5 Stages of Sleep

Topics: Dream, Dreaming, Rapid eye movement sleep Pages: 4 (1227 words) Published: May 5, 2013
Jenna MeyersCHOICE G

“In a report, explain and compare the theories of dreaming described in your textbook. Write about the theory you find most appealing and tell why. Log on to http://www.dreamgate.com and write about three new things you learned there.”

The textbook refers to five dream theories, Freud’s wish fulfillment, Information-processing, Physiological Function, Activation-synthesis, and Cognitive Development. Freud’s wish fulfillment theory categorizes the topics of dreams and why we have them into simple psychosexual wish fulfillment. His theory is based on the idea that our dreams are nothing more than wish fulfillments of the unconscious, strongly influenced by our sexual cravings and orientation. I believe that dreams need to be understood with the following idea: our mind is made of several layers: Unconscious, Pre-Conscious, Conscious. Freud’s theory may be correct in part, as to the individual’s personal sexual dispositions, but not as a means to define a large spectrum of dreams with the individual’s personal influences. It lacks any scientific support. In contrast, the Physiological Function Theory, which suggests that regular brain stimuli from REM sleep may help develop and preserve neural pathways. “Earlier studies have suggested it appears early in life, in the third trimester in humans, and research has produced evidence the brain of the fetus may in a sense be "seeing" images long before its eyes are opened, so the REM state appears to help the brain build neural connections, especially in the visual areas” (http://www.physorg.com/news177232375.html). This theory while it does have some scientific support, it does not explain why we experience meaningful dreams that hint underlying feelings or emotions that the individual has felt/is feeling at the time being or suppressed memories. The theory does not explain how our mind weaves stories, which make up our dream state that is explained in Activation-synthesis. “Dreams...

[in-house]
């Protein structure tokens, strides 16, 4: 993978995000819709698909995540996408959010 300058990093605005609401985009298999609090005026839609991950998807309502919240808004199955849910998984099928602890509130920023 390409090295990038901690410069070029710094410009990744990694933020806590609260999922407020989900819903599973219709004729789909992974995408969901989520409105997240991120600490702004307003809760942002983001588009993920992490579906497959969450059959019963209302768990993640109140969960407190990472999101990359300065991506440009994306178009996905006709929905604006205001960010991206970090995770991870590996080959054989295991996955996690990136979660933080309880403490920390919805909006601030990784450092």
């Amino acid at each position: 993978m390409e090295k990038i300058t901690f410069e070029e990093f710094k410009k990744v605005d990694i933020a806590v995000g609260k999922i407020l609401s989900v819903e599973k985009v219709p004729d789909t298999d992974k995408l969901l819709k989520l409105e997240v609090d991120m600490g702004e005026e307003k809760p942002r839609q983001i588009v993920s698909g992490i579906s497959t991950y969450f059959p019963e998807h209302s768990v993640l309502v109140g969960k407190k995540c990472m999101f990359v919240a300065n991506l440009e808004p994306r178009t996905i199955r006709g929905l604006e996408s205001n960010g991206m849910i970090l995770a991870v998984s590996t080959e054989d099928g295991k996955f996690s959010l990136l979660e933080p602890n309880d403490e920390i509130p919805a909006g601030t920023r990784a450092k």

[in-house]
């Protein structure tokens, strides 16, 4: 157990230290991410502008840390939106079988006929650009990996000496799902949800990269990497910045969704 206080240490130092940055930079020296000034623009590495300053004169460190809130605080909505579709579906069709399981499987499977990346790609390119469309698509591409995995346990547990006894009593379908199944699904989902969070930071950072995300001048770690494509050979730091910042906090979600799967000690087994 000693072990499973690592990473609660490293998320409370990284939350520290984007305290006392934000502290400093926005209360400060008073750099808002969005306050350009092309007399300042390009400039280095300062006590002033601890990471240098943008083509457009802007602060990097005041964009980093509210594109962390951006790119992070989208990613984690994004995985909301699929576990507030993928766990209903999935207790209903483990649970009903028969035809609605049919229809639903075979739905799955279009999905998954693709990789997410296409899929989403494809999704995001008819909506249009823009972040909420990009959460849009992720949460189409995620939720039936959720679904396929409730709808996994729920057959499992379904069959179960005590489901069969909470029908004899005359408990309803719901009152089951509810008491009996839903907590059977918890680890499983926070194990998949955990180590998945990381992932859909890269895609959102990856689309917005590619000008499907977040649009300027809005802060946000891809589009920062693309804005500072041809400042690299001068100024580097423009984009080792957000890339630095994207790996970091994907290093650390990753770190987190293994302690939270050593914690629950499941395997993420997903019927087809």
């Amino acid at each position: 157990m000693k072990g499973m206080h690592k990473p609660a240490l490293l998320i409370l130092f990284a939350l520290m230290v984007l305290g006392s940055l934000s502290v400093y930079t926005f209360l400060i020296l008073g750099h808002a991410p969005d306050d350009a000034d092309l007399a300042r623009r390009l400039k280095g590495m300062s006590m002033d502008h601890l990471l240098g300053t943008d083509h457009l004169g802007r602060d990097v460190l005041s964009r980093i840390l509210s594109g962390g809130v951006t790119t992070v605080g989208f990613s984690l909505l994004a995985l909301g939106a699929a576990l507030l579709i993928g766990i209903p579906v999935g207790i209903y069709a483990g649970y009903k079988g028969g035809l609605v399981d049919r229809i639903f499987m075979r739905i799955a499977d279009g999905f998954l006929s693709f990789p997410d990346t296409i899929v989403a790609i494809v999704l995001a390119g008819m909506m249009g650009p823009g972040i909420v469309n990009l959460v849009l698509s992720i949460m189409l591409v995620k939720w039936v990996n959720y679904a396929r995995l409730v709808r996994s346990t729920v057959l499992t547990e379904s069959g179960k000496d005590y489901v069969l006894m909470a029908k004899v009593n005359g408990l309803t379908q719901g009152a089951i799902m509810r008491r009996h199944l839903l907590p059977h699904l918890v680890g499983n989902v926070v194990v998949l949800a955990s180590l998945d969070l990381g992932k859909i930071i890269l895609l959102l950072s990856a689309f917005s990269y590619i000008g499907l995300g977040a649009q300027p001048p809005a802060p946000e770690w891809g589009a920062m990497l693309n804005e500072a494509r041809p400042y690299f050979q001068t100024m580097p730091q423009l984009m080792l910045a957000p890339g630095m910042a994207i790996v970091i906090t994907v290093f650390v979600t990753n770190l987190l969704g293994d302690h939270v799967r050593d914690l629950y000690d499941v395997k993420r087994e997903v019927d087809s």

Cited: Dorrell, Philip. "Dreams Update." Philip Dorrell 's Home Page. 23 Apr. 2005. Web. 02 Feb. 2012. <http://www.1729.com/dreams/update/index.html>.
Edwards, Lin. "Dreams May Have an Important Physiological Function."PhysOrg.com - Science News, Technology, Physics, Nanotechnology, Space Science, Earth Science, Medicine. Http://www.physorg.com/, 12 Nov. 2009. Web. 02 Feb. 2012. <http://www.physorg.com/news177232375.html>.
"Dream Library - Non _interpretive Dreamwork - Lucid Dreaming, MutualDreaming, Dream Psi, Intentional Dreaming..." D.r.e.a.m.G.a.t.e. Web. 02 Feb. 2012. <http://www.dreamgate.com/dream/library/idx_dreamwork_forms.htm>.
Kellogg III, Ph.D, E. W. "Paranormal Phenomena FAQ." The International Association for the Study of Dreams. Http://asdreams.org/. Web. 02 Feb. 2012. <http://asdreams.org/telepathy/faq_paranormal.htm>.
Wilkerson, Richard. "Dream Library - Meaning of Dreams." D.r.e.a.m.G.a.t.e. Http://www.dreamgate.com/. Web. 02 Feb. 2012. <http://www.dreamgate.com/dream/library/do_dreams_have_meaning.htm>.
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